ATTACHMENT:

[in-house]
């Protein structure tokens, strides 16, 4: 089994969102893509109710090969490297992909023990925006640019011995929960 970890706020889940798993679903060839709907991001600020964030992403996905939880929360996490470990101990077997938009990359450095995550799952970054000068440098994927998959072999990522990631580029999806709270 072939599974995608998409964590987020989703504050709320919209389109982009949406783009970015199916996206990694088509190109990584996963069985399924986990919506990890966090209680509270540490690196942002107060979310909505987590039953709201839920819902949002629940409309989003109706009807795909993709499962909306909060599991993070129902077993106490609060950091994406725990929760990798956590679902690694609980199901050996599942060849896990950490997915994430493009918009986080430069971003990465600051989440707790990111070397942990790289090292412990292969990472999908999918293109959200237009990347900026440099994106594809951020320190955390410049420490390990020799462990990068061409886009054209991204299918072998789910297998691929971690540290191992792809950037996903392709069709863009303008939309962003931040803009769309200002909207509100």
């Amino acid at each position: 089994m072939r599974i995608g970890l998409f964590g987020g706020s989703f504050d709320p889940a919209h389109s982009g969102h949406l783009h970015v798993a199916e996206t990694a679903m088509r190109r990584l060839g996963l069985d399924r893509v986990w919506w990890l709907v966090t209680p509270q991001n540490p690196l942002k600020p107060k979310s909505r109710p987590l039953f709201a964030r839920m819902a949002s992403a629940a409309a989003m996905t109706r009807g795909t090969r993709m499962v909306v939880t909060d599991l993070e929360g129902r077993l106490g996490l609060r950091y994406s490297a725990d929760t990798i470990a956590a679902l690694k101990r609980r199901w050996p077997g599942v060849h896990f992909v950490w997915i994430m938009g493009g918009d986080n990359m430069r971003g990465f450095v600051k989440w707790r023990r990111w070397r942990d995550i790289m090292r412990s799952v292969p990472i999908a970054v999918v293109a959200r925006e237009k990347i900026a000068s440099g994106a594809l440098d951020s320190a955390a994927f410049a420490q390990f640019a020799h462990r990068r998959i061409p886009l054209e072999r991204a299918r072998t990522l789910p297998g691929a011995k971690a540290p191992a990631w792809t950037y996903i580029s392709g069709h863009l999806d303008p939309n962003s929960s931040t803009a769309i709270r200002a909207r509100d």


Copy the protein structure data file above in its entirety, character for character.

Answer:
[in-house]
């Protein structure tokens, strides 16, 4: 089994969102893509109710090969490297992909023990925006640019011995929960 970890706020889940798993679903060839709907991001600020964030992403996905939880929360996490470990101990077997938009990359450095995550799952970054000068440098994927998959072999990522990631580029999806709270 072939599974995608998409964590987020989703504050709320919209389109982009949406783009970015199916996206990694088509190109990584996963069985399924986990919506990890966090209680509270540490690196942002107060979310909505987590039953709201839920819902949002629940409309989003109706009807795909993709499962909306909060599991993070129902077993106490609060950091994406725990929760990798956590679902690694609980199901050996599942060849896990950490997915994430493009918009986080430069971003990465600051989440707790990111070397942990790289090292412990292969990472999908999918293109959200237009990347900026440099994106594809951020320190955390410049420490390990020799462990990068061409886009054209991204299918072998789910297998691929971690540290191992792809950037996903392709069709863009303008939309962003931040803009769309200002909207509100």
């Amino acid at each position: 089994m072939r599974i995608g970890l998409f964590g987020g706020s989703f504050d709320p889940a919209h389109s982009g969102h949406l783009h970015v798993a199916e996206t990694a679903m088509r190109r990584l060839g996963l069985d399924r893509v986990w919506w990890l709907v966090t209680p509270q991001n540490p690196l942002k600020p107060k979310s909505r109710p987590l039953f709201a964030r839920m819902a949002s992403a629940a409309a989003m996905t109706r009807g795909t090969r993709m499962v909306v939880t909060d599991l993070e929360g129902r077993l106490g996490l609060r950091y994406s490297a725990d929760t990798i470990a956590a679902l690694k101990r609980r199901w050996p077997g599942v060849h896990f992909v950490w997915i994430m938009g493009g918009d986080n990359m430069r971003g990465f450095v600051k989440w707790r023990r990111w070397r942990d995550i790289m090292r412990s799952v292969p990472i999908a970054v999918v293109a959200r925006e237009k990347i900026a000068s440099g994106a594809l440098d951020s320190a955390a994927f410049a420490q390990f640019a020799h462990r990068r998959i061409p886009l054209e072999r991204a299918r072998t990522l789910p297998g691929a011995k971690a540290p191992a990631w792809t950037y996903i580029s392709g069709h863009l999806d303008p939309n962003s929960s931040t803009a769309i709270r200002a909207r509100d």